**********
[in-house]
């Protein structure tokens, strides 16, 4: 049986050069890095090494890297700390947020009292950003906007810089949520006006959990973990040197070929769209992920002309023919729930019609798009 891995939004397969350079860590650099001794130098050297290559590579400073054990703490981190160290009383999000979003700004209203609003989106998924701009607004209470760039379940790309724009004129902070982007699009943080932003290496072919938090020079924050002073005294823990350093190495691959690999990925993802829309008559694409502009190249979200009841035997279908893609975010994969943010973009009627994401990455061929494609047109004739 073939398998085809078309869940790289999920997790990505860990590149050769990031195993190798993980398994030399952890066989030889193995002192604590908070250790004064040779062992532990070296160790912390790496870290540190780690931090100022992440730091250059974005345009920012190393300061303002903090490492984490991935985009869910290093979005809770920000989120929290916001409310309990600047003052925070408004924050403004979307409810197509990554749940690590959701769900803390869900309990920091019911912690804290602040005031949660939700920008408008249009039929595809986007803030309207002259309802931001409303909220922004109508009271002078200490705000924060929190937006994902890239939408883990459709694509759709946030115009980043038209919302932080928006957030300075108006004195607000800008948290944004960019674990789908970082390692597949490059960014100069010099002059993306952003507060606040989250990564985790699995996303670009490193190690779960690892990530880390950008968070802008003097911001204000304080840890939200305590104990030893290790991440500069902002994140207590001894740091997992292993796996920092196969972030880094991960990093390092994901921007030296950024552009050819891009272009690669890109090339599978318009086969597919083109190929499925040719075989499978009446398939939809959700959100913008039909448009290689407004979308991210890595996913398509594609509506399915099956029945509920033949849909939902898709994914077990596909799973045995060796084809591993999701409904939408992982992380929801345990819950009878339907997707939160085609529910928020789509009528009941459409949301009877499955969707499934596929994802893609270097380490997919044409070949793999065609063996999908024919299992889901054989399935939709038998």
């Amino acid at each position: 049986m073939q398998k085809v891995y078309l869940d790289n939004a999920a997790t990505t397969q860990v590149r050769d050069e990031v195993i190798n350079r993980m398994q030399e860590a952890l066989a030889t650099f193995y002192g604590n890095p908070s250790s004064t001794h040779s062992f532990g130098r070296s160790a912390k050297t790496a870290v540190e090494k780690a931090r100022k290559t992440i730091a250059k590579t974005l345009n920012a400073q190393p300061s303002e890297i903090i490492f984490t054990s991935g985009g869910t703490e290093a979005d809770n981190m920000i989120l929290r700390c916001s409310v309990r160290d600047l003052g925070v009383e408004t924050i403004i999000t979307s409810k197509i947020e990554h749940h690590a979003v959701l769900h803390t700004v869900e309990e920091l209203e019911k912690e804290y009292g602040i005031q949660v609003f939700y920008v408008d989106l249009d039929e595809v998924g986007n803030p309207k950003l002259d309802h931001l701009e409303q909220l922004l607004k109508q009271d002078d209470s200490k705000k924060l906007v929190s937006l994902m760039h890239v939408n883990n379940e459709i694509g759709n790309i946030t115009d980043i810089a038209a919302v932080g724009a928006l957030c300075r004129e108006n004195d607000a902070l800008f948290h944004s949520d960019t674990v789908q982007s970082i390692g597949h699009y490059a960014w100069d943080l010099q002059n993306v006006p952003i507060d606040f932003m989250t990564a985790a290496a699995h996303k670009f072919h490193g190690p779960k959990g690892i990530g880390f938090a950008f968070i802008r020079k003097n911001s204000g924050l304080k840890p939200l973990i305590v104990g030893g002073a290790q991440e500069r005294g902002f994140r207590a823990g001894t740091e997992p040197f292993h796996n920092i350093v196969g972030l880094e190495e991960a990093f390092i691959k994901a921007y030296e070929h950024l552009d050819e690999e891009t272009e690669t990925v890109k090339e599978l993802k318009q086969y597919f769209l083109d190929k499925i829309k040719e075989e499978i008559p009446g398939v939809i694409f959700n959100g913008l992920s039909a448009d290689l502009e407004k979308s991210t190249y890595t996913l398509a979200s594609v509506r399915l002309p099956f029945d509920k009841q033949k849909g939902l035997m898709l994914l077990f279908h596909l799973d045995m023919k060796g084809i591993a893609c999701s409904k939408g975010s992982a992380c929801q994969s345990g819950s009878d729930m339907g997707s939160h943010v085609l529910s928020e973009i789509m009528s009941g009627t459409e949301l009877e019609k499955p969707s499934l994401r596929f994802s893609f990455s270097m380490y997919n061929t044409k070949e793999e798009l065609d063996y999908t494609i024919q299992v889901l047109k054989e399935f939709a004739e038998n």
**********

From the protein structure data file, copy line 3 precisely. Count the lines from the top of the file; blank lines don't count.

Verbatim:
């Amino acid at each position: 049986m073939q398998k085809v891995y078309l869940d790289n939004a999920a997790t990505t397969q860990v590149r050769d050069e990031v195993i190798n350079r993980m398994q030399e860590a952890l066989a030889t650099f193995y002192g604590n890095p908070s250790s004064t001794h040779s062992f532990g130098r070296s160790a912390k050297t790496a870290v540190e090494k780690a931090r100022k290559t992440i730091a250059k590579t974005l345009n920012a400073q190393p300061s303002e890297i903090i490492f984490t054990s991935g985009g869910t703490e290093a979005d809770n981190m920000i989120l929290r700390c916001s409310v309990r160290d600047l003052g925070v009383e408004t924050i403004i999000t979307s409810k197509i947020e990554h749940h690590a979003v959701l769900h803390t700004v869900e309990e920091l209203e019911k912690e804290y009292g602040i005031q949660v609003f939700y920008v408008d989106l249009d039929e595809v998924g986007n803030p309207k950003l002259d309802h931001l701009e409303q909220l922004l607004k109508q009271d002078d209470s200490k705000k924060l906007v929190s937006l994902m760039h890239v939408n883990n379940e459709i694509g759709n790309i946030t115009d980043i810089a038209a919302v932080g724009a928006l957030c300075r004129e108006n004195d607000a902070l800008f948290h944004s949520d960019t674990v789908q982007s970082i390692g597949h699009y490059a960014w100069d943080l010099q002059n993306v006006p952003i507060d606040f932003m989250t990564a985790a290496a699995h996303k670009f072919h490193g190690p779960k959990g690892i990530g880390f938090a950008f968070i802008r020079k003097n911001s204000g924050l304080k840890p939200l973990i305590v104990g030893g002073a290790q991440e500069r005294g902002f994140r207590a823990g001894t740091e997992p040197f292993h796996n920092i350093v196969g972030l880094e190495e991960a990093f390092i691959k994901a921007y030296e070929h950024l552009d050819e690999e891009t272009e690669t990925v890109k090339e599978l993802k318009q086969y597919f769209l083109d190929k499925i829309k040719e075989e499978i008559p009446g398939v939809i694409f959700n959100g913008l992920s039909a448009d290689l502009e407004k979308s991210t190249y890595t996913l398509a979200s594609v509506r399915l002309p099956f029945d509920k009841q033949k849909g939902l035997m898709l994914l077990f279908h596909l799973d045995m023919k060796g084809i591993a893609c999701s409904k939408g975010s992982a992380c929801q994969s345990g819950s009878d729930m339907g997707s939160h943010v085609l529910s928020e973009i789509m009528s009941g009627t459409e949301l009877e019609k499955p969707s499934l994401r596929f994802s893609f990455s270097m380490y997919n061929t044409k070949e793999e798009l065609d063996y999908t494609i024919q299992v889901l047109k054989e399935f939709a004739e038998n």